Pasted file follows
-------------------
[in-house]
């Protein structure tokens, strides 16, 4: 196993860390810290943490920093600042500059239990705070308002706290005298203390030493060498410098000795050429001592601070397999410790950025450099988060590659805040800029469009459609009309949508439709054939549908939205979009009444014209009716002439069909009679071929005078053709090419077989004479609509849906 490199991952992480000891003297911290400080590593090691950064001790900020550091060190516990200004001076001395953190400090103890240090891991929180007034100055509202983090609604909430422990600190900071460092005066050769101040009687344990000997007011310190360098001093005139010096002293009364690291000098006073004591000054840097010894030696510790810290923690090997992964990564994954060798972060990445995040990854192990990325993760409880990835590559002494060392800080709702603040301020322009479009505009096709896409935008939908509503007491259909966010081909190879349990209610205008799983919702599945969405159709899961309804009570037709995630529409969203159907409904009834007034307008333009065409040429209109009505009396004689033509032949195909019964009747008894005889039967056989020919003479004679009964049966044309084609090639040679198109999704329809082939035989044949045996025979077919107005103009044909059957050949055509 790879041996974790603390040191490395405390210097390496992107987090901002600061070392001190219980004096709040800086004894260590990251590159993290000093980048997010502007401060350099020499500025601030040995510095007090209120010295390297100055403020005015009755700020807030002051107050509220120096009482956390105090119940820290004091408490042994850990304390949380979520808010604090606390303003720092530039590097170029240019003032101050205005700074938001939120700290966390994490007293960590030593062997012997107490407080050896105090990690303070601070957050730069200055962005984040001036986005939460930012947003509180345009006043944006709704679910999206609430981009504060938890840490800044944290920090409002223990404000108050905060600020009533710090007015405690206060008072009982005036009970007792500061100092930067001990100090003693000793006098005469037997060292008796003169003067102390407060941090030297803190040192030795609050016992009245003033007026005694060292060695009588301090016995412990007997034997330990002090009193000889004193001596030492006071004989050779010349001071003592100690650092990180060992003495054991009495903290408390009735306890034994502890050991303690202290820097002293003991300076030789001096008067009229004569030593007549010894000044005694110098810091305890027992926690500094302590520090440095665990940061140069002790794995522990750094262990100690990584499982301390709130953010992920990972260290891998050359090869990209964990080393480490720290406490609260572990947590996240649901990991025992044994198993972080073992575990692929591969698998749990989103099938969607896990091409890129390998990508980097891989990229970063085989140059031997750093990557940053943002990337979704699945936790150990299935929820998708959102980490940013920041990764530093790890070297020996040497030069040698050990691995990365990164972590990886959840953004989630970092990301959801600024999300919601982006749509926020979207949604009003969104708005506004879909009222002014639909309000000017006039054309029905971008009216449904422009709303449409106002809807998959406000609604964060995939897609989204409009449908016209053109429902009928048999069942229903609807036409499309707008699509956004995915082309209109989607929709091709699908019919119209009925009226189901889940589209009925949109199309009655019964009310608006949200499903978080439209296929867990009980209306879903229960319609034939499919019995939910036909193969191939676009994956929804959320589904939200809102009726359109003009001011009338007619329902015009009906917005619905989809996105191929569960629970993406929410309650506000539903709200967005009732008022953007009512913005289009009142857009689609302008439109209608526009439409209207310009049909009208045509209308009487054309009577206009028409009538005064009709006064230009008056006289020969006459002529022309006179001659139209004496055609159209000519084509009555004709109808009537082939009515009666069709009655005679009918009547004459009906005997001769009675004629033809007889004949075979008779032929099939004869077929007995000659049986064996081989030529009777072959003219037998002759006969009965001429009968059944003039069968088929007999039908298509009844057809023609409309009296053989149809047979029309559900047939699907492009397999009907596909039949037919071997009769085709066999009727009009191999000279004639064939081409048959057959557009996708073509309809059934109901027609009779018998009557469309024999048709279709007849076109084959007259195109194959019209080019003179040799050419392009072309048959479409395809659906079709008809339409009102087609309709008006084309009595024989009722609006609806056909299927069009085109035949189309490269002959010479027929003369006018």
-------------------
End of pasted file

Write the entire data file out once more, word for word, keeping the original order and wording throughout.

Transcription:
[in-house]
């Protein structure tokens, strides 16, 4: 196993860390810290943490920093600042500059239990705070308002706290005298203390030493060498410098000795050429001592601070397999410790950025450099988060590659805040800029469009459609009309949508439709054939549908939205979009009444014209009716002439069909009679071929005078053709090419077989004479609509849906 490199991952992480000891003297911290400080590593090691950064001790900020550091060190516990200004001076001395953190400090103890240090891991929180007034100055509202983090609604909430422990600190900071460092005066050769101040009687344990000997007011310190360098001093005139010096002293009364690291000098006073004591000054840097010894030696510790810290923690090997992964990564994954060798972060990445995040990854192990990325993760409880990835590559002494060392800080709702603040301020322009479009505009096709896409935008939908509503007491259909966010081909190879349990209610205008799983919702599945969405159709899961309804009570037709995630529409969203159907409904009834007034307008333009065409040429209109009505009396004689033509032949195909019964009747008894005889039967056989020919003479004679009964049966044309084609090639040679198109999704329809082939035989044949045996025979077919107005103009044909059957050949055509 790879041996974790603390040191490395405390210097390496992107987090901002600061070392001190219980004096709040800086004894260590990251590159993290000093980048997010502007401060350099020499500025601030040995510095007090209120010295390297100055403020005015009755700020807030002051107050509220120096009482956390105090119940820290004091408490042994850990304390949380979520808010604090606390303003720092530039590097170029240019003032101050205005700074938001939120700290966390994490007293960590030593062997012997107490407080050896105090990690303070601070957050730069200055962005984040001036986005939460930012947003509180345009006043944006709704679910999206609430981009504060938890840490800044944290920090409002223990404000108050905060600020009533710090007015405690206060008072009982005036009970007792500061100092930067001990100090003693000793006098005469037997060292008796003169003067102390407060941090030297803190040192030795609050016992009245003033007026005694060292060695009588301090016995412990007997034997330990002090009193000889004193001596030492006071004989050779010349001071003592100690650092990180060992003495054991009495903290408390009735306890034994502890050991303690202290820097002293003991300076030789001096008067009229004569030593007549010894000044005694110098810091305890027992926690500094302590520090440095665990940061140069002790794995522990750094262990100690990584499982301390709130953010992920990972260290891998050359090869990209964990080393480490720290406490609260572990947590996240649901990991025992044994198993972080073992575990692929591969698998749990989103099938969607896990091409890129390998990508980097891989990229970063085989140059031997750093990557940053943002990337979704699945936790150990299935929820998708959102980490940013920041990764530093790890070297020996040497030069040698050990691995990365990164972590990886959840953004989630970092990301959801600024999300919601982006749509926020979207949604009003969104708005506004879909009222002014639909309000000017006039054309029905971008009216449904422009709303449409106002809807998959406000609604964060995939897609989204409009449908016209053109429902009928048999069942229903609807036409499309707008699509956004995915082309209109989607929709091709699908019919119209009925009226189901889940589209009925949109199309009655019964009310608006949200499903978080439209296929867990009980209306879903229960319609034939499919019995939910036909193969191939676009994956929804959320589904939200809102009726359109003009001011009338007619329902015009009906917005619905989809996105191929569960629970993406929410309650506000539903709200967005009732008022953007009512913005289009009142857009689609302008439109209608526009439409209207310009049909009208045509209308009487054309009577206009028409009538005064009709006064230009008056006289020969006459002529022309006179001659139209004496055609159209000519084509009555004709109808009537082939009515009666069709009655005679009918009547004459009906005997001769009675004629033809007889004949075979008779032929099939004869077929007995000659049986064996081989030529009777072959003219037998002759006969009965001429009968059944003039069968088929007999039908298509009844057809023609409309009296053989149809047979029309559900047939699907492009397999009907596909039949037919071997009769085709066999009727009009191999000279004639064939081409048959057959557009996708073509309809059934109901027609009779018998009557469309024999048709279709007849076109084959007259195109194959019209080019003179040799050419392009072309048959479409395809659906079709008809339409009102087609309709008006084309009595024989009722609006609806056909299927069009085109035949189309490269002959010479027929003369006018």